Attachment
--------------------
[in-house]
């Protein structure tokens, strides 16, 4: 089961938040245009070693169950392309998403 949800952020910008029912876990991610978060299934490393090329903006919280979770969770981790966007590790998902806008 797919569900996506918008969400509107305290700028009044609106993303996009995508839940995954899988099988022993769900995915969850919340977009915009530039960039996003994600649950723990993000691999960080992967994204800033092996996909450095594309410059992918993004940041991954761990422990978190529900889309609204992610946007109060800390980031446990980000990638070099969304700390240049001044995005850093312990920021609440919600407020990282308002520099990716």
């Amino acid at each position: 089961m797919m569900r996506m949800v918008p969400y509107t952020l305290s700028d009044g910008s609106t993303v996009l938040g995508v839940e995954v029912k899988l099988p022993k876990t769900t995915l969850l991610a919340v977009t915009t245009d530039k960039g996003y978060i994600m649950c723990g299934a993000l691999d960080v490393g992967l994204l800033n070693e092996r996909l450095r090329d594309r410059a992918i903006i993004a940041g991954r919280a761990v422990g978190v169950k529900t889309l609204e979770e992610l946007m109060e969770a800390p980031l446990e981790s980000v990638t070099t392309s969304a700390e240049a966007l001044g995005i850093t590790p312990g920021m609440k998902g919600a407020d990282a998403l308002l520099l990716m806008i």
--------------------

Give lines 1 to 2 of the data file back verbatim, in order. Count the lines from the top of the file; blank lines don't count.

[in-house]
């Protein structure tokens, strides 16, 4: 089961938040245009070693169950392309998403 949800952020910008029912876990991610978060299934490393090329903006919280979770969770981790966007590790998902806008 797919569900996506918008969400509107305290700028009044609106993303996009995508839940995954899988099988022993769900995915969850919340977009915009530039960039996003994600649950723990993000691999960080992967994204800033092996996909450095594309410059992918993004940041991954761990422990978190529900889309609204992610946007109060800390980031446990980000990638070099969304700390240049001044995005850093312990920021609440919600407020990282308002520099990716």